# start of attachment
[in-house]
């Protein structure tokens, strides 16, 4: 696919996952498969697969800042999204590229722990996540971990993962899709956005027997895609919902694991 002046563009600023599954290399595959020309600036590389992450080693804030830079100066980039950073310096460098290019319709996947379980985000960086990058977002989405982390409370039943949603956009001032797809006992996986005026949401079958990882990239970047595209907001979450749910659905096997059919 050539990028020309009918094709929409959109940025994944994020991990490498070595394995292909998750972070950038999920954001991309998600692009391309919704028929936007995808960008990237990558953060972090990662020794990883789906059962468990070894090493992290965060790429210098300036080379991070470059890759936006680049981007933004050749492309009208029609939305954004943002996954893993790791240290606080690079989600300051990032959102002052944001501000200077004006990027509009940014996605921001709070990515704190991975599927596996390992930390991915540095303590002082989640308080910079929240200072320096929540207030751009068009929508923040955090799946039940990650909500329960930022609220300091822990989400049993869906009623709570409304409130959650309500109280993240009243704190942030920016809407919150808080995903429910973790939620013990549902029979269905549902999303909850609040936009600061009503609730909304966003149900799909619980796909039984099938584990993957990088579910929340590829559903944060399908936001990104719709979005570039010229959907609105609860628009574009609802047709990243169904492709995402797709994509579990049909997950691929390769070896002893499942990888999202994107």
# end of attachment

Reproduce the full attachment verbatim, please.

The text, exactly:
[in-house]
């Protein structure tokens, strides 16, 4: 696919996952498969697969800042999204590229722990996540971990993962899709956005027997895609919902694991 002046563009600023599954290399595959020309600036590389992450080693804030830079100066980039950073310096460098290019319709996947379980985000960086990058977002989405982390409370039943949603956009001032797809006992996986005026949401079958990882990239970047595209907001979450749910659905096997059919 050539990028020309009918094709929409959109940025994944994020991990490498070595394995292909998750972070950038999920954001991309998600692009391309919704028929936007995808960008990237990558953060972090990662020794990883789906059962468990070894090493992290965060790429210098300036080379991070470059890759936006680049981007933004050749492309009208029609939305954004943002996954893993790791240290606080690079989600300051990032959102002052944001501000200077004006990027509009940014996605921001709070990515704190991975599927596996390992930390991915540095303590002082989640308080910079929240200072320096929540207030751009068009929508923040955090799946039940990650909500329960930022609220300091822990989400049993869906009623709570409304409130959650309500109280993240009243704190942030920016809407919150808080995903429910973790939620013990549902029979269905549902999303909850609040936009600061009503609730909304966003149900799909619980796909039984099938584990993957990088579910929340590829559903944060399908936001990104719709979005570039010229959907609105609860628009574009609802047709990243169904492709995402797709994509579990049909997950691929390769070896002893499942990888999202994107």